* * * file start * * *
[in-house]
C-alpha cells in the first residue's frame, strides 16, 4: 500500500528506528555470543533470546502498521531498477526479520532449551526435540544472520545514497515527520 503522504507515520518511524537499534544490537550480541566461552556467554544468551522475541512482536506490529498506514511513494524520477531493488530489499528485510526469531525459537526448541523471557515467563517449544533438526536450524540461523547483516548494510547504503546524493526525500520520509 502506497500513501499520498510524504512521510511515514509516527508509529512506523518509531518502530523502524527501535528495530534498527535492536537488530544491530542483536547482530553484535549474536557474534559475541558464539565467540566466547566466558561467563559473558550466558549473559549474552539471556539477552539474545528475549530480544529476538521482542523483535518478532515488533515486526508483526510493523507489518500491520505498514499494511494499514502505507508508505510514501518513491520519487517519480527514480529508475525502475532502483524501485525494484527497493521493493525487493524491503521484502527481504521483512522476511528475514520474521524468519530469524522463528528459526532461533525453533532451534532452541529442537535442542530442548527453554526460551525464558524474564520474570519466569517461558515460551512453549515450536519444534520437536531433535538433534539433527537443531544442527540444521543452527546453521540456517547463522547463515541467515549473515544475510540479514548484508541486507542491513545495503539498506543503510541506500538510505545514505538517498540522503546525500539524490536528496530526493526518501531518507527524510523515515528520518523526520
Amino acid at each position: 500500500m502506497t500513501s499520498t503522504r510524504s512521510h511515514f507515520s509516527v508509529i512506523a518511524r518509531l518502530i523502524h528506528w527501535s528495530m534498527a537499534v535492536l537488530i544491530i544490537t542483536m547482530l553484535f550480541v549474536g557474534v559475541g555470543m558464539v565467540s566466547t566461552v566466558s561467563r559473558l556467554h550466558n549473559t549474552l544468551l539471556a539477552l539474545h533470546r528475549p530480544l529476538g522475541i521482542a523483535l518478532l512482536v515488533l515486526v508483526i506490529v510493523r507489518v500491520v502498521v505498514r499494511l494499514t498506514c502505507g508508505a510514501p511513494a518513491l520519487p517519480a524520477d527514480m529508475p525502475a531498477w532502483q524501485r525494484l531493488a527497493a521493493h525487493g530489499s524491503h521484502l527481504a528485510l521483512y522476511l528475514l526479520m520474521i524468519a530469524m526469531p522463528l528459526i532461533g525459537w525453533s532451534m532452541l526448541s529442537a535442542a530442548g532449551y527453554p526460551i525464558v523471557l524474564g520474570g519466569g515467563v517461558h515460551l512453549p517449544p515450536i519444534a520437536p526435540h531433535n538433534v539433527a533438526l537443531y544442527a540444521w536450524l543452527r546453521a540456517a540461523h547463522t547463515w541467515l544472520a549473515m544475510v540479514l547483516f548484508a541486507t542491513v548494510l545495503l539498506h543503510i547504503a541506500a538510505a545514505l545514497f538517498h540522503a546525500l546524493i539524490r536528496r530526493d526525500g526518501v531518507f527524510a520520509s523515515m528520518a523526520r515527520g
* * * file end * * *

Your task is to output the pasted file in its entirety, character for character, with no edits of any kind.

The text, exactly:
[in-house]
C-alpha cells in the first residue's frame, strides 16, 4: 500500500528506528555470543533470546502498521531498477526479520532449551526435540544472520545514497515527520 503522504507515520518511524537499534544490537550480541566461552556467554544468551522475541512482536506490529498506514511513494524520477531493488530489499528485510526469531525459537526448541523471557515467563517449544533438526536450524540461523547483516548494510547504503546524493526525500520520509 502506497500513501499520498510524504512521510511515514509516527508509529512506523518509531518502530523502524527501535528495530534498527535492536537488530544491530542483536547482530553484535549474536557474534559475541558464539565467540566466547566466558561467563559473558550466558549473559549474552539471556539477552539474545528475549530480544529476538521482542523483535518478532515488533515486526508483526510493523507489518500491520505498514499494511494499514502505507508508505510514501518513491520519487517519480527514480529508475525502475532502483524501485525494484527497493521493493525487493524491503521484502527481504521483512522476511528475514520474521524468519530469524522463528528459526532461533525453533532451534532452541529442537535442542530442548527453554526460551525464558524474564520474570519466569517461558515460551512453549515450536519444534520437536531433535538433534539433527537443531544442527540444521543452527546453521540456517547463522547463515541467515549473515544475510540479514548484508541486507542491513545495503539498506543503510541506500538510505545514505538517498540522503546525500539524490536528496530526493526518501531518507527524510523515515528520518523526520
Amino acid at each position: 500500500m502506497t500513501s499520498t503522504r510524504s512521510h511515514f507515520s509516527v508509529i512506523a518511524r518509531l518502530i523502524h528506528w527501535s528495530m534498527a537499534v535492536l537488530i544491530i544490537t542483536m547482530l553484535f550480541v549474536g557474534v559475541g555470543m558464539v565467540s566466547t566461552v566466558s561467563r559473558l556467554h550466558n549473559t549474552l544468551l539471556a539477552l539474545h533470546r528475549p530480544l529476538g522475541i521482542a523483535l518478532l512482536v515488533l515486526v508483526i506490529v510493523r507489518v500491520v502498521v505498514r499494511l494499514t498506514c502505507g508508505a510514501p511513494a518513491l520519487p517519480a524520477d527514480m529508475p525502475a531498477w532502483q524501485r525494484l531493488a527497493a521493493h525487493g530489499s524491503h521484502l527481504a528485510l521483512y522476511l528475514l526479520m520474521i524468519a530469524m526469531p522463528l528459526i532461533g525459537w525453533s532451534m532452541l526448541s529442537a535442542a530442548g532449551y527453554p526460551i525464558v523471557l524474564g520474570g519466569g515467563v517461558h515460551l512453549p517449544p515450536i519444534a520437536p526435540h531433535n538433534v539433527a533438526l537443531y544442527a540444521w536450524l543452527r546453521a540456517a540461523h547463522t547463515w541467515l544472520a549473515m544475510v540479514l547483516f548484508a541486507t542491513v548494510l545495503l539498506h543503510i547504503a541506500a538510505a545514505l545514497f538517498h540522503a546525500l546524493i539524490r536528496r530526493d526525500g526518501v531518507f527524510a520520509s523515515m528520518a523526520r515527520g